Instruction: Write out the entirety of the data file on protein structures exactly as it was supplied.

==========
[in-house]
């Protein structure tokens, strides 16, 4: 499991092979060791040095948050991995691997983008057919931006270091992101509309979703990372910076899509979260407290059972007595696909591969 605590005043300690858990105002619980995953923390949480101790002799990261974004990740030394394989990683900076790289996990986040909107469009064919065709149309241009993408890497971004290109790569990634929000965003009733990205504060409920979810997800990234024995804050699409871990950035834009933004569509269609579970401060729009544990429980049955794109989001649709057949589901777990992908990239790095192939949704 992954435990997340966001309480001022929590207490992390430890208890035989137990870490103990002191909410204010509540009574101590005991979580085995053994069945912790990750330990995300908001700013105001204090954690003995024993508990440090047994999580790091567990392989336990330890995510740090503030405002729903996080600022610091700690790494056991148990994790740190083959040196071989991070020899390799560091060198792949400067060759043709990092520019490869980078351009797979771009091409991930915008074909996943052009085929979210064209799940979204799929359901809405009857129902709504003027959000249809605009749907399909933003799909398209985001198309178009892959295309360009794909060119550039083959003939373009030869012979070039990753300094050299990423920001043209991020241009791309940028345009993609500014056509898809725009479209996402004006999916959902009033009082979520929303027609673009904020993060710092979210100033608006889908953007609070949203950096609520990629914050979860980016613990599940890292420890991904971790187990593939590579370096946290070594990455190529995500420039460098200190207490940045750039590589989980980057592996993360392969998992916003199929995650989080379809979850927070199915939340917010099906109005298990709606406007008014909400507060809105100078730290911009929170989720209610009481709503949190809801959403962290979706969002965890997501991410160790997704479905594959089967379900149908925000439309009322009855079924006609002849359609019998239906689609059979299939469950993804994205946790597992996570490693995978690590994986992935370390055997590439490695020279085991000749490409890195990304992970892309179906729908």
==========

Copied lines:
[in-house]
């Protein structure tokens, strides 16, 4: 499991092979060791040095948050991995691997983008057919931006270091992101509309979703990372910076899509979260407290059972007595696909591969 605590005043300690858990105002619980995953923390949480101790002799990261974004990740030394394989990683900076790289996990986040909107469009064919065709149309241009993408890497971004290109790569990634929000965003009733990205504060409920979810997800990234024995804050699409871990950035834009933004569509269609579970401060729009544990429980049955794109989001649709057949589901777990992908990239790095192939949704 992954435990997340966001309480001022929590207490992390430890208890035989137990870490103990002191909410204010509540009574101590005991979580085995053994069945912790990750330990995300908001700013105001204090954690003995024993508990440090047994999580790091567990392989336990330890995510740090503030405002729903996080600022610091700690790494056991148990994790740190083959040196071989991070020899390799560091060198792949400067060759043709990092520019490869980078351009797979771009091409991930915008074909996943052009085929979210064209799940979204799929359901809405009857129902709504003027959000249809605009749907399909933003799909398209985001198309178009892959295309360009794909060119550039083959003939373009030869012979070039990753300094050299990423920001043209991020241009791309940028345009993609500014056509898809725009479209996402004006999916959902009033009082979520929303027609673009904020993060710092979210100033608006889908953007609070949203950096609520990629914050979860980016613990599940890292420890991904971790187990593939590579370096946290070594990455190529995500420039460098200190207490940045750039590589989980980057592996993360392969998992916003199929995650989080379809979850927070199915939340917010099906109005298990709606406007008014909400507060809105100078730290911009929170989720209610009481709503949190809801959403962290979706969002965890997501991410160790997704479905594959089967379900149908925000439309009322009855079924006609002849359609019998239906689609059979299939469950993804994205946790597992996570490693995978690590994986992935370390055997590439490695020279085991000749490409890195990304992970892309179906729908």